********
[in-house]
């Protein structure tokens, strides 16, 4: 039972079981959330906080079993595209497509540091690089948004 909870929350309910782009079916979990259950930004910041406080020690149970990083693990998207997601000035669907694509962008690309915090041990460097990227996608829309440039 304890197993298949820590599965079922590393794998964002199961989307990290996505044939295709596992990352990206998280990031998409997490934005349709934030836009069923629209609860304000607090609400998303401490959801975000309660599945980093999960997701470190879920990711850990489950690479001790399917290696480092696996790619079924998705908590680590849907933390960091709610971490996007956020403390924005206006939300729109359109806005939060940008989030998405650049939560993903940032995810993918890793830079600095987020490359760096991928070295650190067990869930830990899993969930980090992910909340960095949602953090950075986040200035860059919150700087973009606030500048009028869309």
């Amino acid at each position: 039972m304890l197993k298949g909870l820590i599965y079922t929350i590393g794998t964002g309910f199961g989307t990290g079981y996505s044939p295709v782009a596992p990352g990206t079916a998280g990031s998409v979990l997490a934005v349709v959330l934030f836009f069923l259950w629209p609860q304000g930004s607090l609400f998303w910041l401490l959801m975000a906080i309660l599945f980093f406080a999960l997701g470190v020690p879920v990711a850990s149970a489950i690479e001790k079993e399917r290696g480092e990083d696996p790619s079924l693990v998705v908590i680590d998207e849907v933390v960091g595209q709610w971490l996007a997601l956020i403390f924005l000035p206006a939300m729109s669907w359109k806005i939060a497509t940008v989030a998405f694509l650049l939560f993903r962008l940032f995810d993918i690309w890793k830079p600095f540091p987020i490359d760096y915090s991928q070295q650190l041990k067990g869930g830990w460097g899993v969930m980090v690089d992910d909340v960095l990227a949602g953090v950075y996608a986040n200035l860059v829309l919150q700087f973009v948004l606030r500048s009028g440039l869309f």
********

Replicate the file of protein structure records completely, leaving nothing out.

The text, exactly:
[in-house]
């Protein structure tokens, strides 16, 4: 039972079981959330906080079993595209497509540091690089948004 909870929350309910782009079916979990259950930004910041406080020690149970990083693990998207997601000035669907694509962008690309915090041990460097990227996608829309440039 304890197993298949820590599965079922590393794998964002199961989307990290996505044939295709596992990352990206998280990031998409997490934005349709934030836009069923629209609860304000607090609400998303401490959801975000309660599945980093999960997701470190879920990711850990489950690479001790399917290696480092696996790619079924998705908590680590849907933390960091709610971490996007956020403390924005206006939300729109359109806005939060940008989030998405650049939560993903940032995810993918890793830079600095987020490359760096991928070295650190067990869930830990899993969930980090992910909340960095949602953090950075986040200035860059919150700087973009606030500048009028869309």
């Amino acid at each position: 039972m304890l197993k298949g909870l820590i599965y079922t929350i590393g794998t964002g309910f199961g989307t990290g079981y996505s044939p295709v782009a596992p990352g990206t079916a998280g990031s998409v979990l997490a934005v349709v959330l934030f836009f069923l259950w629209p609860q304000g930004s607090l609400f998303w910041l401490l959801m975000a906080i309660l599945f980093f406080a999960l997701g470190v020690p879920v990711a850990s149970a489950i690479e001790k079993e399917r290696g480092e990083d696996p790619s079924l693990v998705v908590i680590d998207e849907v933390v960091g595209q709610w971490l996007a997601l956020i403390f924005l000035p206006a939300m729109s669907w359109k806005i939060a497509t940008v989030a998405f694509l650049l939560f993903r962008l940032f995810d993918i690309w890793k830079p600095f540091p987020i490359d760096y915090s991928q070295q650190l041990k067990g869930g830990w460097g899993v969930m980090v690089d992910d909340v960095l990227a949602g953090v950075y996608a986040n200035l860059v829309l919150q700087f973009v948004l606030r500048s009028g440039l869309f």